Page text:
Dealing with Disaster.


Terrible disasters often bring out the best in people, sending individuals soaring to unsuspected heights of heroism, creative intelligence, and selfless devotion to the well-being of others. The effect on governments, as a rule, is quite the opposite: Public policymakers and their bureaucracies tend to react to great calamities with timidity, stupidity, and reckless indifference to the greater good.

The nuclear catastrophe that occurred in late April [1986] at Chernobyl in the Soviet Ukraine was, unfortunately, no exception. The Soviet government, which had begun, under the leadership of Mikhail Gorbachev, to build a welcome new image of relative candor, immediately reverted to type. Days went by without any official disclosure of the disaster, and it was only after extraordinary radiation levels had been detected in Scandinavia, that the Kremlin acknowledged something was amiss.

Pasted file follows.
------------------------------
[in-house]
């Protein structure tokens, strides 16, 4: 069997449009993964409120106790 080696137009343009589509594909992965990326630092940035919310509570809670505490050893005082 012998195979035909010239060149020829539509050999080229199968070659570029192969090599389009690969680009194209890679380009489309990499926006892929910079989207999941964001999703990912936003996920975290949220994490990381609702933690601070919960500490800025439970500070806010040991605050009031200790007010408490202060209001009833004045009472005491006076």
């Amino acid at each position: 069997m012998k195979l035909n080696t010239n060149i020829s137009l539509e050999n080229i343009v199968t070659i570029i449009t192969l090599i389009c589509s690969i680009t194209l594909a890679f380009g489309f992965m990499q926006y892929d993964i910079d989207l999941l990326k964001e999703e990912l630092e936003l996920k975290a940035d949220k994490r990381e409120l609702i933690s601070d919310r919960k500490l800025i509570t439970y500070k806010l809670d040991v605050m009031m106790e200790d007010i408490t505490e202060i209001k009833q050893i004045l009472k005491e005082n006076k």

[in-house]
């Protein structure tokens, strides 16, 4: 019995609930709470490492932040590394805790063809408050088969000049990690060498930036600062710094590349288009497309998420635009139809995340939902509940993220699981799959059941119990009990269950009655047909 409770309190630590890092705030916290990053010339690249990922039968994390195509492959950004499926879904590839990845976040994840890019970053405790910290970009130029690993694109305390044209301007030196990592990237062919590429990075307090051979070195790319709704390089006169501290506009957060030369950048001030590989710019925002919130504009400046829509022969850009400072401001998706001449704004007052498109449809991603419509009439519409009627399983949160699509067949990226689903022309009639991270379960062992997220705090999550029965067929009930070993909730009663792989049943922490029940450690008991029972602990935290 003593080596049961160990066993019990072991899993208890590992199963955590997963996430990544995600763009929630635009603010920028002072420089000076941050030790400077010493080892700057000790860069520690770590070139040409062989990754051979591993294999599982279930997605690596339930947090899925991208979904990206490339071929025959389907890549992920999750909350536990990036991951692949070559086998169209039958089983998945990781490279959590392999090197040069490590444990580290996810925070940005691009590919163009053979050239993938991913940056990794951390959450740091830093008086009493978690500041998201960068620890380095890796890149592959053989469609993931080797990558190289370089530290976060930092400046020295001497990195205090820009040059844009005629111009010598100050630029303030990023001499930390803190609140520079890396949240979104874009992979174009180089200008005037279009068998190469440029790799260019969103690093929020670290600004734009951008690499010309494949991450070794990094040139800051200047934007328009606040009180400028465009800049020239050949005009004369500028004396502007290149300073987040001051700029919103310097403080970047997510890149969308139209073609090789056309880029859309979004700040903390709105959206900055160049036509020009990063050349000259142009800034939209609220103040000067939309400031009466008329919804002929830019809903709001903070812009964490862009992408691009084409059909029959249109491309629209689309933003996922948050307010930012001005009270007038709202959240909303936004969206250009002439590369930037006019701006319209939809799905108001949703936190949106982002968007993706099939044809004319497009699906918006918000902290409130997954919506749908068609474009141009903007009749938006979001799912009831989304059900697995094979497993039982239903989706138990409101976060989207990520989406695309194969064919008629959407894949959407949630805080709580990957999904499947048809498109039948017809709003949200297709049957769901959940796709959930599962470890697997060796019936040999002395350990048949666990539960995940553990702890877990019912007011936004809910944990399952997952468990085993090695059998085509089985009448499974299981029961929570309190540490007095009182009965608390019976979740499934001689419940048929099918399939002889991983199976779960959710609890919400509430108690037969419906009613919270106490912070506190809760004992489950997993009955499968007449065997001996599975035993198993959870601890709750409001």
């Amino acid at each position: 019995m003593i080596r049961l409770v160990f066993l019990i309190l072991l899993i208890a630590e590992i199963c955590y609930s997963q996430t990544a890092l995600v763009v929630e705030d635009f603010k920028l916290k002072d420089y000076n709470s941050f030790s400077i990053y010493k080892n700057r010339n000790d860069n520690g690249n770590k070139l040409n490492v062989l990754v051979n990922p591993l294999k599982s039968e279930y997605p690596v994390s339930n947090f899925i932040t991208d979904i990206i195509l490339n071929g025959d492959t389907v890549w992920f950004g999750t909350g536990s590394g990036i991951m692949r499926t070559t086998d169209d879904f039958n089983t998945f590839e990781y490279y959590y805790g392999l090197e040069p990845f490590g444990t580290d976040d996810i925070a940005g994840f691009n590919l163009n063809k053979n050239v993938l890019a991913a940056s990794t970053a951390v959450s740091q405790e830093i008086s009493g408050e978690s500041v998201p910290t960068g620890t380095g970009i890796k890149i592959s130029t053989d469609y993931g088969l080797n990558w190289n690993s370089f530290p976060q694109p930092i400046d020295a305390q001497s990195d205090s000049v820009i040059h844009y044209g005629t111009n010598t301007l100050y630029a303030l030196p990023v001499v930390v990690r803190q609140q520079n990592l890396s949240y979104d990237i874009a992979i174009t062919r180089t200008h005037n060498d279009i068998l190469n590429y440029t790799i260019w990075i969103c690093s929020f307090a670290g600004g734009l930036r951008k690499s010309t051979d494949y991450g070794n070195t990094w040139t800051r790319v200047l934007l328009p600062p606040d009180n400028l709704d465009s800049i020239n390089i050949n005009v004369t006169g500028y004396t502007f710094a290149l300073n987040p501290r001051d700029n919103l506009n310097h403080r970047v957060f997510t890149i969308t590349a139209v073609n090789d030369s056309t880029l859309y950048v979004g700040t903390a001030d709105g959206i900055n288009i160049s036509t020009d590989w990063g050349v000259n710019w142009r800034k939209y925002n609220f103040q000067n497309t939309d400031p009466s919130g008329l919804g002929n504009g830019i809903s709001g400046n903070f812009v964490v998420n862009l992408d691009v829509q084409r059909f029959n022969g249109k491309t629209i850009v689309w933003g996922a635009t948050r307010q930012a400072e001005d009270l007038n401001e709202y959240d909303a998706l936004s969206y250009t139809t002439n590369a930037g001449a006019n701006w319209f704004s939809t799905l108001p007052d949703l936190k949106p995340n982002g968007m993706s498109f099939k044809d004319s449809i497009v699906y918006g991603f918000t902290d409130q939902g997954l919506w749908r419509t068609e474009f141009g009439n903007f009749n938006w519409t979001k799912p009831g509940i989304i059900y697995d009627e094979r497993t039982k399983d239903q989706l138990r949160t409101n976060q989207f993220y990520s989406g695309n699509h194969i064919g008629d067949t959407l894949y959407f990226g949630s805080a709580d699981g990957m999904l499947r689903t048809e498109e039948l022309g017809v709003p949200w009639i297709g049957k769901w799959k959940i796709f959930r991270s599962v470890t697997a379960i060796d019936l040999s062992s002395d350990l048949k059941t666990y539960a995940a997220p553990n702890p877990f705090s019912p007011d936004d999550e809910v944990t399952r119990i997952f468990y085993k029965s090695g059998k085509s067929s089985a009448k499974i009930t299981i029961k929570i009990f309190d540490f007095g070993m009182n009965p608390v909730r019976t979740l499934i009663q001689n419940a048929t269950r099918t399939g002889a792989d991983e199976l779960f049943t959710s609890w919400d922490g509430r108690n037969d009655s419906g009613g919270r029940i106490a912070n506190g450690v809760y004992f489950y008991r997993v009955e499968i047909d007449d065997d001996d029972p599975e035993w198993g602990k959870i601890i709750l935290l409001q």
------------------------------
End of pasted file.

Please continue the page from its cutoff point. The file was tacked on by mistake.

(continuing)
But if the Soviet government deserves condemnation for its pathological and obsessive secrecy, the government of the United States did not exactly cover itself with glory in responding to Chernobyl. The Reagan Administration immediately seized on the opportunity to engage in crude...

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